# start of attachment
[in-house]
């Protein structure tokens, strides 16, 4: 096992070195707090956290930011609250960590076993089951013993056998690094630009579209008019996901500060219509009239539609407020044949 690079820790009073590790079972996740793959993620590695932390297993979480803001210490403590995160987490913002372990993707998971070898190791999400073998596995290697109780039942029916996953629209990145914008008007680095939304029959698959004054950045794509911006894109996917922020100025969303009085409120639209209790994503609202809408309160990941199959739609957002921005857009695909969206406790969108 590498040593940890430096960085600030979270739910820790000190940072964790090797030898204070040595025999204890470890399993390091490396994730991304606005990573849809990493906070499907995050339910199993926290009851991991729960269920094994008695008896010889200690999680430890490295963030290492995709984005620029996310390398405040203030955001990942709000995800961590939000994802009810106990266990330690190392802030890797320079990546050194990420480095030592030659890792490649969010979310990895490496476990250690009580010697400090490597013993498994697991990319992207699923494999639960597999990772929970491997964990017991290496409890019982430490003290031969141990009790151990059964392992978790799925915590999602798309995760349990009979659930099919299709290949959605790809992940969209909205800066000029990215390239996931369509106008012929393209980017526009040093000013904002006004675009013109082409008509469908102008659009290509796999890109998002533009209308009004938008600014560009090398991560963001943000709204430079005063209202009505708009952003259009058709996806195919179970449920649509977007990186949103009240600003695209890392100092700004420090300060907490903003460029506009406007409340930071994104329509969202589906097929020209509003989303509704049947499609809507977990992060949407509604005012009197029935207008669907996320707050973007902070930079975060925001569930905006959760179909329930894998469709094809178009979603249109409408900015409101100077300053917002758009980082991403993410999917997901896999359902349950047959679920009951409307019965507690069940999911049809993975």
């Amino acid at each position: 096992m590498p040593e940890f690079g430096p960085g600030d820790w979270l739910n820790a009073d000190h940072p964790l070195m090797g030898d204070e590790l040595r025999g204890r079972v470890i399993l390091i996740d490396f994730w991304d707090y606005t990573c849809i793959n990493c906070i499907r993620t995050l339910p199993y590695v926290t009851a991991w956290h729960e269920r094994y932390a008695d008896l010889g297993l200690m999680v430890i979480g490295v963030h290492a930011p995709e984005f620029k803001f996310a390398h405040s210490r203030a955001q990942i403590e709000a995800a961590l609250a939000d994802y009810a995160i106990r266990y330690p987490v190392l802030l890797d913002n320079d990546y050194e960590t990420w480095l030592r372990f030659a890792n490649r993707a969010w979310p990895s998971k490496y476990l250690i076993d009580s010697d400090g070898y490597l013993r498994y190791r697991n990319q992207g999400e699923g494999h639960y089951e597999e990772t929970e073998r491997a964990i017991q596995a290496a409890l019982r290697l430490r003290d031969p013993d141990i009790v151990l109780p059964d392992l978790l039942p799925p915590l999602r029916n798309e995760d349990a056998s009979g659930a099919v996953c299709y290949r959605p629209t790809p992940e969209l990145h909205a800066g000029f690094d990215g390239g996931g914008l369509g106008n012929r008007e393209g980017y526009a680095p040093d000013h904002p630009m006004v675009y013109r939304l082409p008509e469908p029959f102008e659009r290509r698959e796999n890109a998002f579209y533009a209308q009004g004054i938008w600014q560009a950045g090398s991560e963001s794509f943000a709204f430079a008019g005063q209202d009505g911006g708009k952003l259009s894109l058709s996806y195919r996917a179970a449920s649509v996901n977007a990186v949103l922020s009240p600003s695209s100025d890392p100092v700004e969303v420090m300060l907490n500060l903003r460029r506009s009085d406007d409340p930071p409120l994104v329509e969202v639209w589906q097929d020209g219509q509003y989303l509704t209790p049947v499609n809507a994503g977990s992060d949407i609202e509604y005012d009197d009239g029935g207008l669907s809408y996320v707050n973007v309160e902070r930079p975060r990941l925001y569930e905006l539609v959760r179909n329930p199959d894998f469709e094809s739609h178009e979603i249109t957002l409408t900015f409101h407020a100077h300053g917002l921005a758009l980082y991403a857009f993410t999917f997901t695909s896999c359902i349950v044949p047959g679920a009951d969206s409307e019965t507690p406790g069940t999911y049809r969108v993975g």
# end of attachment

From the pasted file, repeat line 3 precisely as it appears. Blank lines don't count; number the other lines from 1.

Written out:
């Amino acid at each position: 096992m590498p040593e940890f690079g430096p960085g600030d820790w979270l739910n820790a009073d000190h940072p964790l070195m090797g030898d204070e590790l040595r025999g204890r079972v470890i399993l390091i996740d490396f994730w991304d707090y606005t990573c849809i793959n990493c906070i499907r993620t995050l339910p199993y590695v926290t009851a991991w956290h729960e269920r094994y932390a008695d008896l010889g297993l200690m999680v430890i979480g490295v963030h290492a930011p995709e984005f620029k803001f996310a390398h405040s210490r203030a955001q990942i403590e709000a995800a961590l609250a939000d994802y009810a995160i106990r266990y330690p987490v190392l802030l890797d913002n320079d990546y050194e960590t990420w480095l030592r372990f030659a890792n490649r993707a969010w979310p990895s998971k490496y476990l250690i076993d009580s010697d400090g070898y490597l013993r498994y190791r697991n990319q992207g999400e699923g494999h639960y089951e597999e990772t929970e073998r491997a964990i017991q596995a290496a409890l019982r290697l430490r003290d031969p013993d141990i009790v151990l109780p059964d392992l978790l039942p799925p915590l999602r029916n798309e995760d349990a056998s009979g659930a099919v996953c299709y290949r959605p629209t790809p992940e969209l990145h909205a800066g000029f690094d990215g390239g996931g914008l369509g106008n012929r008007e393209g980017y526009a680095p040093d000013h904002p630009m006004v675009y013109r939304l082409p008509e469908p029959f102008e659009r290509r698959e796999n890109a998002f579209y533009a209308q009004g004054i938008w600014q560009a950045g090398s991560e963001s794509f943000a709204f430079a008019g005063q209202d009505g911006g708009k952003l259009s894109l058709s996806y195919r996917a179970a449920s649509v996901n977007a990186v949103l922020s009240p600003s695209s100025d890392p100092v700004e969303v420090m300060l907490n500060l903003r460029r506009s009085d406007d409340p930071p409120l994104v329509e969202v639209w589906q097929d020209g219509q509003y989303l509704t209790p049947v499609n809507a994503g977990s992060d949407i609202e509604y005012d009197d009239g029935g207008l669907s809408y996320v707050n973007v309160e902070r930079p975060r990941l925001y569930e905006l539609v959760r179909n329930p199959d894998f469709e094809s739609h178009e979603i249109t957002l409408t900015f409101h407020a100077h300053g917002l921005a758009l980082y991403a857009f993410t999917f997901t695909s896999c359902i349950v044949p047959g679920a009951d969206s409307e019965t507690p406790g069940t999911y049809r969108v993975g």